Still, if he falls, he’s a good player to keep an eye on. He moved well in the run drills and showcased astounding balance and recovery. He’s a favorite in the trenches.

On the same offensive line, Taliese Fuaga – projected to go around where Powers-Johnson is – played lights-out football. The Oregon State product wasn’t quite as consistent as his rival at center, but he moved extremely well, demonstrated active hands, a great punch and good recovery. The fluidity of his action would have been impressive for a 290-pound tackle, so Fuaga’s movement at 332 pounds is even more eye-popping.

In a strong tackle class, someone like Fuaga could fall into the second round. There, the Chargers could play him at right tackle, his college position, or at guard.

Tyler Guyton, a tackle from Oklahoma, had a good day on Day 1 and was inconsistent on Day 2, but has the tools and movement skills of a potential star at the position. He also may be a first-round prospect picked in the 20s and is well worth a look from Chargers fans.

Later in the draft, they might be interested in Missouri offensive lineman Javon Foster or Illinois guard Isaiah Adams.

Defensive Line

Adding pass rush to a Los Angeles Chargers unit that was top-heavy and aged before the addition of Tuli Tuipulotu seems critical and that could come along the edge or along the defensive line. In addition to someone like Sweat, who showcased pass-rush capability to go along with his obvious value as a run blocker, Darius Robinson stood out.

Robinson could be a five-technique defensive end/edge rusher hybrid in the same role as Calais Campbell or he could kick inside a bit more like Justin Madubuike, but he’ll likely be effective either way. He had a tremendous week and found himself in the backfield fairly frequently through individual and team drills. He may have improved his stock from an early third-round prospect to the early second round. There’s even first-round talk for the Missouri prospect.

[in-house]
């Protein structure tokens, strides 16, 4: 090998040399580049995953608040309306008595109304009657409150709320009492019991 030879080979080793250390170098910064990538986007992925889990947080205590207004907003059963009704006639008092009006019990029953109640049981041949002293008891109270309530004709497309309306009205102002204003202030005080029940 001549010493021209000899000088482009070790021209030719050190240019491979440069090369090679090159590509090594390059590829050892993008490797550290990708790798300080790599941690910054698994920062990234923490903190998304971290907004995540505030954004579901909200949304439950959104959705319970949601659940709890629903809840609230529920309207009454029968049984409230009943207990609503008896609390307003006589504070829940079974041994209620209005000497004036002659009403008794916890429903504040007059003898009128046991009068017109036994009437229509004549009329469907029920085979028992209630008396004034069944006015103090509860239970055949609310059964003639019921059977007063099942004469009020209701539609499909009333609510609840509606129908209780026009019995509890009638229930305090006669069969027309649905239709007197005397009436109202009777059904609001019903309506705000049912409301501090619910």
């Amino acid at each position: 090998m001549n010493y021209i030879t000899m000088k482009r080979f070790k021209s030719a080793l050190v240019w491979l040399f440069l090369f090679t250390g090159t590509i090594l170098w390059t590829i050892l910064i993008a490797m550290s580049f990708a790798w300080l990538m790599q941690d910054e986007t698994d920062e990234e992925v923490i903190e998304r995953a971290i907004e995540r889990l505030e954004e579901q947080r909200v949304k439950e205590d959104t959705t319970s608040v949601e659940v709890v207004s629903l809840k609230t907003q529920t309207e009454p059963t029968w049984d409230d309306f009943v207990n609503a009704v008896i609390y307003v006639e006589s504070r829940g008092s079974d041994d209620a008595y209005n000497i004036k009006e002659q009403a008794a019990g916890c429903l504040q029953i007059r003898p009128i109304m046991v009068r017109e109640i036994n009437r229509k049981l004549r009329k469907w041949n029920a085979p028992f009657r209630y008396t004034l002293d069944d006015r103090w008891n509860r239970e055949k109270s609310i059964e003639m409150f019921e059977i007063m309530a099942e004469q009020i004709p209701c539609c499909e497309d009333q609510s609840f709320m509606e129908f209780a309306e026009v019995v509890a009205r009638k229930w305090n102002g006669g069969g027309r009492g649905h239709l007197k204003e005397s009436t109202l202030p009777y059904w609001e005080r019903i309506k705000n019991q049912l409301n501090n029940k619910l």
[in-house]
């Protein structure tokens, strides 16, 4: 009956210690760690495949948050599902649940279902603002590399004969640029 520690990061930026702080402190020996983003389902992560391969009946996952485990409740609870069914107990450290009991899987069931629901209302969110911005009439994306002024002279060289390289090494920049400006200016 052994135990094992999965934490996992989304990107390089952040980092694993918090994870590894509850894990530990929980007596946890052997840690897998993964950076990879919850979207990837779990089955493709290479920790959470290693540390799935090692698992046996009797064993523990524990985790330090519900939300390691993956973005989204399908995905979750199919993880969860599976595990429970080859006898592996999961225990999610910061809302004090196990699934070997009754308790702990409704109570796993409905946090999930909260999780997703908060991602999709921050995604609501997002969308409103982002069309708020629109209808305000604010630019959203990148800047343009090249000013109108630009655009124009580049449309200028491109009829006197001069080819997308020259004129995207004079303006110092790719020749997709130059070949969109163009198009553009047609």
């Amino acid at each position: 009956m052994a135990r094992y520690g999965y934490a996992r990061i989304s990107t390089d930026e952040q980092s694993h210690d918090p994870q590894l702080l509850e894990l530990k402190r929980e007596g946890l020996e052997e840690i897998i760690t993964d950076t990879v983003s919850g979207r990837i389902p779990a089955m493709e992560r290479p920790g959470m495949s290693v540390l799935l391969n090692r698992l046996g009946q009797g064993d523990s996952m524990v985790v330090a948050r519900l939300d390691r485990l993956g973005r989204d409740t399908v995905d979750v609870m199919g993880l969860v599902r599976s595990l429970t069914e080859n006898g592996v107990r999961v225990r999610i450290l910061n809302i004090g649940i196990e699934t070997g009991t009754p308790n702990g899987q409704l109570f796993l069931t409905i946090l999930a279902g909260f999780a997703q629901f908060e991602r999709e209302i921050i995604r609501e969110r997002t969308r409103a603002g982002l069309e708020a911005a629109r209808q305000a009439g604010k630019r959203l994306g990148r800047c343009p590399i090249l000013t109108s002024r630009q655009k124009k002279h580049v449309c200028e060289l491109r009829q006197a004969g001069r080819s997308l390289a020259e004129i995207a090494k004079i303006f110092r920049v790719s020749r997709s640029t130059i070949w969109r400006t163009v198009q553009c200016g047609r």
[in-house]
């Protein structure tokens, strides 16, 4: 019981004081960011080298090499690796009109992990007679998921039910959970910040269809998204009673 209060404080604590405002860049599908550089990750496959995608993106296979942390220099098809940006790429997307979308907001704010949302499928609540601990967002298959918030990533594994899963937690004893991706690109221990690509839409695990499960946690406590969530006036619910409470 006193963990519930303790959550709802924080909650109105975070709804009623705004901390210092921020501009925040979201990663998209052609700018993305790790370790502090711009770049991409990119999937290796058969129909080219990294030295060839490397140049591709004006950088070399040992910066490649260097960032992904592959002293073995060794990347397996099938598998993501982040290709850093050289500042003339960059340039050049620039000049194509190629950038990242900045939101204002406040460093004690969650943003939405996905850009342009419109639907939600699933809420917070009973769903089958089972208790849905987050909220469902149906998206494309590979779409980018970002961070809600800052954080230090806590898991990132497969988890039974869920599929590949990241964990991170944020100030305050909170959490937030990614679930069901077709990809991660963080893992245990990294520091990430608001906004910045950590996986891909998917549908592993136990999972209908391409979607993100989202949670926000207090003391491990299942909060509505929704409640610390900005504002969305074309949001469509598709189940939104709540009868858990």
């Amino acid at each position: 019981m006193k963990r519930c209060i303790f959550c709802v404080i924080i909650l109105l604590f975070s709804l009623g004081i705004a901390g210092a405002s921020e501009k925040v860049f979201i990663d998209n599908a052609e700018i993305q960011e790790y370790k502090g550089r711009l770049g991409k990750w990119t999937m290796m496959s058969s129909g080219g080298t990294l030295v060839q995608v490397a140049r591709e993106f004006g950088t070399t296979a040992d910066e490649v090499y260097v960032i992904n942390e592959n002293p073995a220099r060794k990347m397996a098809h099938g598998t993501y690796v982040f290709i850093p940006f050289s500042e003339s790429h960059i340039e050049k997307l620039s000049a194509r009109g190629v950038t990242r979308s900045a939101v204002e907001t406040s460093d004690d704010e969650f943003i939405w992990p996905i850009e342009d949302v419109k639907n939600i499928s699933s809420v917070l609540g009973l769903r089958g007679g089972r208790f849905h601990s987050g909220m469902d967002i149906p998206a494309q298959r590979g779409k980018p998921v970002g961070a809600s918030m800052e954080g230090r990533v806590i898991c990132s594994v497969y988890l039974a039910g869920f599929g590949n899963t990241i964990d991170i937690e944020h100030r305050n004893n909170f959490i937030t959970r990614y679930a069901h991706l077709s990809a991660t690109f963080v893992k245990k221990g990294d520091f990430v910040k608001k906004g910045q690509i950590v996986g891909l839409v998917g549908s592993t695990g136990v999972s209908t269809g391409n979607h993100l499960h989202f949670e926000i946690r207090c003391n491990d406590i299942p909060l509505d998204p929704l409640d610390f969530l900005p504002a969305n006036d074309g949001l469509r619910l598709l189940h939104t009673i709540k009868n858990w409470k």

Wide Receiver

The Chargers aren’t getting younger at the position and need to reload quickly. The Senior Bowl brought in a number of types of receiver but there has been one type that has stood out – the quicker slot/flanker type in the mold of this year’s offensive rookie of the year Puka Nacua.

Both Roman Wilson from Michigan and Ladd McConkey from Georgia were dominant over both days of practice. McConkey had a bit more trouble with physicality in Day 2 but bounced back tremendously well throughout the practice.

Wilson and McConkey were deadly on slot routes like the two-way go as well as the now popular slot over routes seen from players like Nacua, Cooper Kupp and Justin Jefferson. On the outside both demonstrated what Tank Dell proved last year – that press coverage only disrupts players slow enough to get hit.

McConkey is a bit taller but struggled more with physicality and had some more success underneath, so he might be better utilized as a slot-dominant player who can flex outside while Wilson might be comfortable playing in a motion-oriented offense that can put him anywhere at a moment’s notice, but both were wonderful to watch.

Jamari Thrash from Louisville was also a fantastic watch. His patient deep-ball tracking combined with his furious release and explosive deep speed made him a problem for opposing corners. The woefully inaccurate quarterback group looked pretty lost on most deep balls until Thrash was the one reeling them in. Making a quarterback look good is a rare and valuable skill for a receiver to have.

For more pure underneath types, Tulane’s Jha’Quan Jackson and Missouri’s Cody Schrader both demonstrate ability while Florida’s Ricky Pearsall is worth a mention as a very solid pure route runner that kept giving defensive backs fits.